Here’s What It Was Like to Chase the Solar Eclipse in an Airplane

Aug 21, 2017

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Monday’s solar eclipse crossed a broad swath of the United States, touching 14 states. Hundreds of thousands of people took days off from work, pulled their kids out of school, and made their way into the shadow of the moon. The onslaught of eclipse tourists resulted in enormous crowds and traffic jams along the “path of totality” that cut across the US, but there was a way to soar above it all — by being on an airplane.

Southwest Airlines promoted a handful of flights from which to view the eclipse, and TPG sent me on one, to see what it would be like.

In July, Southwest announced five flights that would afford passengers a view of the eclipse, provided they had a window seat on the correct side of the plane at the right time of day. Three of those flights departed from Denver, (DEN) where I happen to live. I chose flight WN1969 to Atlanta (ATL) because it had the longest flight time, thinking it might give me a better opportunity to view the eclipse.

Because Southwest has an open seating policy, I chose the Business Select fare for my flight. It’s the most expensive option, but it guarantees an early boarding spot. When I checked into my flight on Sunday afternoon via Southwest’s app, it said I had boarding position A10, meaning I would be the 10th person to board the plane.

Shooting stars hung from the cabin ceiling throughout the cabin. Photo by Paul Thompson.
Shooting stars hung from the cabin ceiling throughout the cabin.

On Monday morning, I arrived at DEN, armed with only my backpack, which contained my Nikon DSLR, GoPro Hero 4 Black (and extra batteries) and my MacBook Pro. I lined up at boarding time and made my way onto the Boeing 737-800. The party began the moment we boarded. A speaker in the gallery area was playing aviation-themed music such as Sinatra’s “Fly Me to the Moon,” Elton John’s “Rocket Man” and of course, Bonnie Tyler’s “Total Eclipse of the Heart.” Shooting stars were hung from the ceiling throughout the cabin.

Southwest Flight Attendant Tami Wensenk (left) made sure she worked this flight, after reading my story about flying during the eclipse. Photo by Paul Thompson.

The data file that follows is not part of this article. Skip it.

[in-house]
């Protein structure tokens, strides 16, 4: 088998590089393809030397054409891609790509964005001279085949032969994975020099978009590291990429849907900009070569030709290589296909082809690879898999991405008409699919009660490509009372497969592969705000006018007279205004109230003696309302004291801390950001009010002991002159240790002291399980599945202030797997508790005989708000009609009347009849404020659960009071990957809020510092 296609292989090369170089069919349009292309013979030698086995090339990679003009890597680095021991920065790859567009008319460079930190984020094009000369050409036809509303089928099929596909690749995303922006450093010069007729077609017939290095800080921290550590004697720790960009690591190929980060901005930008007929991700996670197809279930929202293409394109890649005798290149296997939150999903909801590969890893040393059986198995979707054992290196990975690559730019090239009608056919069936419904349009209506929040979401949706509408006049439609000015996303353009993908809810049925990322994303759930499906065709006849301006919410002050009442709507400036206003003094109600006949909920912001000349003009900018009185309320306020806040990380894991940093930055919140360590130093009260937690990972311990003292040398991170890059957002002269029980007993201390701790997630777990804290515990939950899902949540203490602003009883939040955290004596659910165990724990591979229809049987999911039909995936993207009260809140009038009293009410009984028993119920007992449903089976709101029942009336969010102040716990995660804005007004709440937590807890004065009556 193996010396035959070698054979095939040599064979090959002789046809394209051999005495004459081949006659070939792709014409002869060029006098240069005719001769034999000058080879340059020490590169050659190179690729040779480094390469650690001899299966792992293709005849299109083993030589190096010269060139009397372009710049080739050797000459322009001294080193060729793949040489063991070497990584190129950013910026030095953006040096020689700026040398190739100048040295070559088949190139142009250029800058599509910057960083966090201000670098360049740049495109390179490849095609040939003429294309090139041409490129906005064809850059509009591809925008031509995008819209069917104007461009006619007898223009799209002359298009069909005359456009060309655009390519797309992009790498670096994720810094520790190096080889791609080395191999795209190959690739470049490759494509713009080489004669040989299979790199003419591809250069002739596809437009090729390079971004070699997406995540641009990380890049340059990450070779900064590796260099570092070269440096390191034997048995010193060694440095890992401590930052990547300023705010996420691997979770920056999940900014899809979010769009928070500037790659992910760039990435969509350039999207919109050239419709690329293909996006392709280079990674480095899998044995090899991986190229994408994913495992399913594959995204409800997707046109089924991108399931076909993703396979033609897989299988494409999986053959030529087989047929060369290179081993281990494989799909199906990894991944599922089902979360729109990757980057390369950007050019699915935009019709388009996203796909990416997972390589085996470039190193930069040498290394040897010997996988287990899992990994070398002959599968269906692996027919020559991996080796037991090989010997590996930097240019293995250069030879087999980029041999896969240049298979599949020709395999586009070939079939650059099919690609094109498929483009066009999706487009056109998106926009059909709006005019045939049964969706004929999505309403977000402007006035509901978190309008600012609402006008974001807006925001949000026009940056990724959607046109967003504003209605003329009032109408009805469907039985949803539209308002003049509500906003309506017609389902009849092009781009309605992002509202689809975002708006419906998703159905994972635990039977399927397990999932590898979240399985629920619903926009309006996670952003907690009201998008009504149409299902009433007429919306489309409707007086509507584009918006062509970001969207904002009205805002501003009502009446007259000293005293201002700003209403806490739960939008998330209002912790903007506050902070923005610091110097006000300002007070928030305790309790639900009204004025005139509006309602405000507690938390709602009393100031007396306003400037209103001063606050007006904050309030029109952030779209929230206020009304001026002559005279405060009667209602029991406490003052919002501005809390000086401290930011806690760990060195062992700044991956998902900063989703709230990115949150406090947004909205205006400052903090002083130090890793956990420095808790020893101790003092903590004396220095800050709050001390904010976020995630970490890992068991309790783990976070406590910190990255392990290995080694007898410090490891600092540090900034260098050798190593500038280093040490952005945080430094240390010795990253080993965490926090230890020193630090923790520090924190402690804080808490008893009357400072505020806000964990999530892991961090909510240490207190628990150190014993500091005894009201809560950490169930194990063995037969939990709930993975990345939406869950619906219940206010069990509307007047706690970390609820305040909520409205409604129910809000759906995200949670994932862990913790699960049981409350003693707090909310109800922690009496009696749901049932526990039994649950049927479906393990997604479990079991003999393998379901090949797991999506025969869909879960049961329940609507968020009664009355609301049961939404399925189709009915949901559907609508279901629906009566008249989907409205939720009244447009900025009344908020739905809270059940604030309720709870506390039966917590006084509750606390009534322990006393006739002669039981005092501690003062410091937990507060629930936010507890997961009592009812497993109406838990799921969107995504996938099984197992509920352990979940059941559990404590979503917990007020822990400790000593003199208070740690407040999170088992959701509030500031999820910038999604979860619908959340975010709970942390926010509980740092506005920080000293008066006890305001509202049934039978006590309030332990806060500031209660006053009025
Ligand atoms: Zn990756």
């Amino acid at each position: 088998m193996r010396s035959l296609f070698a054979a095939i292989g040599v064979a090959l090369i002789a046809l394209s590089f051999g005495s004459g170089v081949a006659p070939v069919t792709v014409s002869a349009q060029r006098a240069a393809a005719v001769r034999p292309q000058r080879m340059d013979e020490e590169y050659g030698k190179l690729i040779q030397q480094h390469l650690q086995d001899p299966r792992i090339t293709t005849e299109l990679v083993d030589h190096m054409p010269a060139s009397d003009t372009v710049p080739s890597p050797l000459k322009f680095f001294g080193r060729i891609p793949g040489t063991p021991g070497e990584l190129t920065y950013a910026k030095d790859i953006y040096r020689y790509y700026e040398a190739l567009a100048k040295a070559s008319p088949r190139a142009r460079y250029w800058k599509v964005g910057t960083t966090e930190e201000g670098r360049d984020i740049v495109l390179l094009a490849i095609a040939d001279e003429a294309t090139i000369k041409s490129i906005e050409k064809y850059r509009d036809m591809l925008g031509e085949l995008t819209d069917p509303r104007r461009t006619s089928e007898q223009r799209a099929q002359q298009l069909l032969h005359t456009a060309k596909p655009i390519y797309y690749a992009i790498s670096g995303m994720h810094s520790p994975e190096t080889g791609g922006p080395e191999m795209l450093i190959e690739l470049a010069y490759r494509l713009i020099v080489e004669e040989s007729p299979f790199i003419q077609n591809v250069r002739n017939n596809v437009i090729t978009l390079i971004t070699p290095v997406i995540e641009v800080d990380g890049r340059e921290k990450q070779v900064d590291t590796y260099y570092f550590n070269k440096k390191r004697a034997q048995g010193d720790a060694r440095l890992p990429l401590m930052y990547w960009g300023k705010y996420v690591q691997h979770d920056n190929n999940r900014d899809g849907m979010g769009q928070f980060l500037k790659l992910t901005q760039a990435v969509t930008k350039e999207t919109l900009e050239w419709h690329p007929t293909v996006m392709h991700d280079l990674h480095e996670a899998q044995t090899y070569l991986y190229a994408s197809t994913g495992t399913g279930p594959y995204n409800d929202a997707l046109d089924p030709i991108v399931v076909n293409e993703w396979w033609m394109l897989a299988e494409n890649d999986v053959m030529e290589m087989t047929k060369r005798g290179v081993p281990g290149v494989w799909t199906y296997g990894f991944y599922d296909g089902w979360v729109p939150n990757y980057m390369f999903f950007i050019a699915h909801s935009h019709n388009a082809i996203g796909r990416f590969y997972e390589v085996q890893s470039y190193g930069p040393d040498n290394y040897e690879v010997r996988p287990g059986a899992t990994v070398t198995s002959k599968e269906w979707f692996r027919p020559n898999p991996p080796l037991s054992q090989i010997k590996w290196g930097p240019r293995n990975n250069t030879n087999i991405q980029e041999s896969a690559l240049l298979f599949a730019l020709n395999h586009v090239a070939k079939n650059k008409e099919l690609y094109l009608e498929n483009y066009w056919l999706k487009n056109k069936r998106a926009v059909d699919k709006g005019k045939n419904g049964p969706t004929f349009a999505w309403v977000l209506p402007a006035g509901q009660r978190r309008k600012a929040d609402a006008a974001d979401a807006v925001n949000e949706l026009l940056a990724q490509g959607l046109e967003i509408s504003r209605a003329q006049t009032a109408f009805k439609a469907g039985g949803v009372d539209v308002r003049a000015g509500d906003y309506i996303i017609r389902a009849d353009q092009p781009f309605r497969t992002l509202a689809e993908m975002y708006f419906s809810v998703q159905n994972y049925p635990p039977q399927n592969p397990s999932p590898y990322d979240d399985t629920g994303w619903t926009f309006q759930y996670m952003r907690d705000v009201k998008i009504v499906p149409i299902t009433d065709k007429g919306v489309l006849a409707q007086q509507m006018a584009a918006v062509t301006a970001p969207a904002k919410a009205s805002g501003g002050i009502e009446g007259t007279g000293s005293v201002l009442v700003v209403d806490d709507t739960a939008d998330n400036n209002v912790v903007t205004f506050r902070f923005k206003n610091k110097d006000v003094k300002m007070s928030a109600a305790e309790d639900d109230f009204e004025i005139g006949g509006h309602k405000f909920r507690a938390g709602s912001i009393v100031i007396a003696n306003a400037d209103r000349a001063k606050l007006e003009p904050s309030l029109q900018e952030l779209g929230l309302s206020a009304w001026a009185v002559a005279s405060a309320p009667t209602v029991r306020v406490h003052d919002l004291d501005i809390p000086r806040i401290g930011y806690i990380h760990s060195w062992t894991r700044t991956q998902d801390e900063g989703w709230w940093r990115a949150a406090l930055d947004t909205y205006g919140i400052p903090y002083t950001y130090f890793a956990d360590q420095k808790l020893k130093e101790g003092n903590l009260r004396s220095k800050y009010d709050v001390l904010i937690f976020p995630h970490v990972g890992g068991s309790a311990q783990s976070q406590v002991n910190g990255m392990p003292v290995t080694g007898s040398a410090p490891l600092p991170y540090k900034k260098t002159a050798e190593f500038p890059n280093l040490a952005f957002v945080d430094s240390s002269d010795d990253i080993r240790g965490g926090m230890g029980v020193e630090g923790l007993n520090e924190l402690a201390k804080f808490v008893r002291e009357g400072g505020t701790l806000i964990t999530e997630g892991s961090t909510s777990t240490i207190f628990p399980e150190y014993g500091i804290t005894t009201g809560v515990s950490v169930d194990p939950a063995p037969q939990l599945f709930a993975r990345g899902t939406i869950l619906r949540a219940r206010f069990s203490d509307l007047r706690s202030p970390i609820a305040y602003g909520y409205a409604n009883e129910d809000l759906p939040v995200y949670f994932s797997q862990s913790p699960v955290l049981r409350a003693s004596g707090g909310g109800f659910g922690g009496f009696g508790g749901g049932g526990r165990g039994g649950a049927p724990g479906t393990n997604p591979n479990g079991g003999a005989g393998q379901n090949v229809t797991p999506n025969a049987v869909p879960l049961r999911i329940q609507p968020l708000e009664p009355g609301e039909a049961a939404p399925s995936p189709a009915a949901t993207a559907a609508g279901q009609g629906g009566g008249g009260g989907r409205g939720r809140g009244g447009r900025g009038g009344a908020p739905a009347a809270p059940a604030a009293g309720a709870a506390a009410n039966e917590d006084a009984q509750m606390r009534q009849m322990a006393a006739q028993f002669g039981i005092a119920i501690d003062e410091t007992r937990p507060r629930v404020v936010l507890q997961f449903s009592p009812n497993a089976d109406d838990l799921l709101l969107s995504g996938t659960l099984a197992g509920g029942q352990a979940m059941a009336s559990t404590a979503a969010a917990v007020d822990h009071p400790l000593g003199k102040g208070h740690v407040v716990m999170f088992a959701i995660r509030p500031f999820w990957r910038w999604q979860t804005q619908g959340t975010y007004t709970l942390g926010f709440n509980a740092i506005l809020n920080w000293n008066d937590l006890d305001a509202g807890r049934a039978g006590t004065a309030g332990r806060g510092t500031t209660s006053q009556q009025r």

Southwest Flight Attendant Tami Wensenk (left) made sure she worked this flight, after reading my story about flying during the eclipse.

I chose a seat on the right side of the cabin (if you’re boarding, facing the tail) because I estimated my side of the plane would have the greatest chance of seeing the eclipse shadow, based on direction of travel and time of day. Each seat had a pair of Southwest-branded solar eclipse viewing glasses.

Shades

Each row also had a card mentioning the special flight and the cosmic drink specials of the day. Southwest renamed a few cocktails for the occasion. The Bloody Mary became the Red Sky, while the mimosa (champagne & OJ) became a Stargazer, and the screwdriver (vodka & OJ) was renamed the Sun Flare. Myself and the two other passengers in my row each ordered Sun Flares when it came time for drinks.

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I took out my GoPro and stuck it to the window with its suction cup mount. The passenger in the aisle seat was impressed that I came prepared. It was fun to see the rest of the passengers’ reactions to the decorations and hand-outs as they boarded. Our flight attendants were really into it! During their normal boarding announcements, they referred to our departure as “rocketing,” and when passing out our snacks, (honey-roasted peanuts, and BelVita golden oat breakfast biscuits) they offered “space cookies and inter-galactic snacks.”

Mid-flight, the flight attendants asked some eclipse-related trivia, such as how often solar eclipses happen. Did you know that Dayton, Ohio won’t see a total eclipse until after the year 3000? But hey, they had the Wright Brothers.

The view from my flight was never as good as the one in the video above, but we did legitimately fly during the eclipse. It just wasn’t through the path of totality. A few times during the flight, the pilots banked the plane left and right, so passengers on both sides could get a view of the sun. The sun was really too high to really see, and it wasn’t until I climbed down on the floor in front of my seat that I was able to get a peek at the sun, which was nearly covered at that point, about thirty minutes before landing.

Southwest Rapid Rewards member Sean Stevens gazes at Monday's solar eclipse after landing in Atlanta.
Southwest Rapid Rewards member Sean Stevens gazes at Monday’s solar eclipse after landing in Atlanta.

I got a better view after we landed, when I went to the window at the end of the C concourse in Atlanta. There, I met Southwest Rapid Rewards member and Companion Pass holder Sean Stevens. Sean booked his solar joyride with his points, and flew into Denver from Tulsa specifically for the flight on Monday morning. Stevens was one of roughly 40 who held up their hands when the flight attendants asked who was flying just to see the eclipse.

Southwest Flight Attendant Tami Wensenk (pictured above) told me that she traded her schedule in order to work this eclipse flight, after having seen the story I had written about flying during the eclipse for TPG earlier this month.

Overall, it was a really cool experience. Although it was a little disappointing that we didn’t fly into the direct shadow of the moon, I knew that was a possibility beforehand, so I didn’t go into this with my hopes too high. The Southwest flight attendants did an excellent job of making sure it was a fun time, and they never charged us for our drinks. I also tip my hat to the pilots who had to get special permission from the FAA to make those turns for us to have a chance at seeing the eclipse.

All photos by the author.

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